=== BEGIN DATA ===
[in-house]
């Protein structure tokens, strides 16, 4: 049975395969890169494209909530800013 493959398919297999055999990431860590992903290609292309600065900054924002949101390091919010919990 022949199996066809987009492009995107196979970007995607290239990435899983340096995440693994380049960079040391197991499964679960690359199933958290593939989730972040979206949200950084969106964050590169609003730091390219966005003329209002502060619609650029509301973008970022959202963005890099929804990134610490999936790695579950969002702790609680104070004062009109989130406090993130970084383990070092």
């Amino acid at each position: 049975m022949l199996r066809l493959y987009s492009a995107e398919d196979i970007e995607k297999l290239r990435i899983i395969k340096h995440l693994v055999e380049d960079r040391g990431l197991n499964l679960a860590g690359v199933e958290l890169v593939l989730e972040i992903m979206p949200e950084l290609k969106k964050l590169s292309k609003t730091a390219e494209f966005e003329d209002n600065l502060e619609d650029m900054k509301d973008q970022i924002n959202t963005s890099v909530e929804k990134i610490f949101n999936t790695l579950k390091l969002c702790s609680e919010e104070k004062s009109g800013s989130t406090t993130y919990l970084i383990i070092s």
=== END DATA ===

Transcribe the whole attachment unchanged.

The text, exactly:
[in-house]
């Protein structure tokens, strides 16, 4: 049975395969890169494209909530800013 493959398919297999055999990431860590992903290609292309600065900054924002949101390091919010919990 022949199996066809987009492009995107196979970007995607290239990435899983340096995440693994380049960079040391197991499964679960690359199933958290593939989730972040979206949200950084969106964050590169609003730091390219966005003329209002502060619609650029509301973008970022959202963005890099929804990134610490999936790695579950969002702790609680104070004062009109989130406090993130970084383990070092």
């Amino acid at each position: 049975m022949l199996r066809l493959y987009s492009a995107e398919d196979i970007e995607k297999l290239r990435i899983i395969k340096h995440l693994v055999e380049d960079r040391g990431l197991n499964l679960a860590g690359v199933e958290l890169v593939l989730e972040i992903m979206p949200e950084l290609k969106k964050l590169s292309k609003t730091a390219e494209f966005e003329d209002n600065l502060e619609d650029m900054k509301d973008q970022i924002n959202t963005s890099v909530e929804k990134i610490f949101n999936t790695l579950k390091l969002c702790s609680e919010e104070k004062s009109g800013s989130t406090t993130y919990l970084i383990i070092s």